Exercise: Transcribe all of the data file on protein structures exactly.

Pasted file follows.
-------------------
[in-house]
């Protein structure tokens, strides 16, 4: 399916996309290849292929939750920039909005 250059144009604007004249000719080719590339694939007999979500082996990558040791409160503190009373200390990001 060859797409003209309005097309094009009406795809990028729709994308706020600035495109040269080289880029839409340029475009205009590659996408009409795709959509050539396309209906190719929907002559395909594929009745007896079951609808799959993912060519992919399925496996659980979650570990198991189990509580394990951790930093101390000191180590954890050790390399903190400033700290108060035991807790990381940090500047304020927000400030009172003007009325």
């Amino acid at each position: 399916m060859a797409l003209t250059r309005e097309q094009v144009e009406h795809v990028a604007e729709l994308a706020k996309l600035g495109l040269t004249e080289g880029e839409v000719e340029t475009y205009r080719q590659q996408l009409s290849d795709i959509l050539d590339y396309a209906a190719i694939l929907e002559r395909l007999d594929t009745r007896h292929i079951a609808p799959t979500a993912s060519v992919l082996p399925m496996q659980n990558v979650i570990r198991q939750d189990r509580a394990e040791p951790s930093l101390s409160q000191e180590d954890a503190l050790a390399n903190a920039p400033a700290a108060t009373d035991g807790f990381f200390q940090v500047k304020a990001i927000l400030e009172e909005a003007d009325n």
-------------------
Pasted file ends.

[in-house]
């Protein structure tokens, strides 16, 4: 399916996309290849292929939750920039909005 250059144009604007004249000719080719590339694939007999979500082996990558040791409160503190009373200390990001 060859797409003209309005097309094009009406795809990028729709994308706020600035495109040269080289880029839409340029475009205009590659996408009409795709959509050539396309209906190719929907002559395909594929009745007896079951609808799959993912060519992919399925496996659980979650570990198991189990509580394990951790930093101390000191180590954890050790390399903190400033700290108060035991807790990381940090500047304020927000400030009172003007009325």
């Amino acid at each position: 399916m060859a797409l003209t250059r309005e097309q094009v144009e009406h795809v990028a604007e729709l994308a706020k996309l600035g495109l040269t004249e080289g880029e839409v000719e340029t475009y205009r080719q590659q996408l009409s290849d795709i959509l050539d590339y396309a209906a190719i694939l929907e002559r395909l007999d594929t009745r007896h292929i079951a609808p799959t979500a993912s060519v992919l082996p399925m496996q659980n990558v979650i570990r198991q939750d189990r509580a394990e040791p951790s930093l101390s409160q000191e180590d954890a503190l050790a390399n903190a920039p400033a700290a108060t009373d035991g807790f990381f200390q940090v500047k304020a990001i927000l400030e009172e909005a003007d009325n």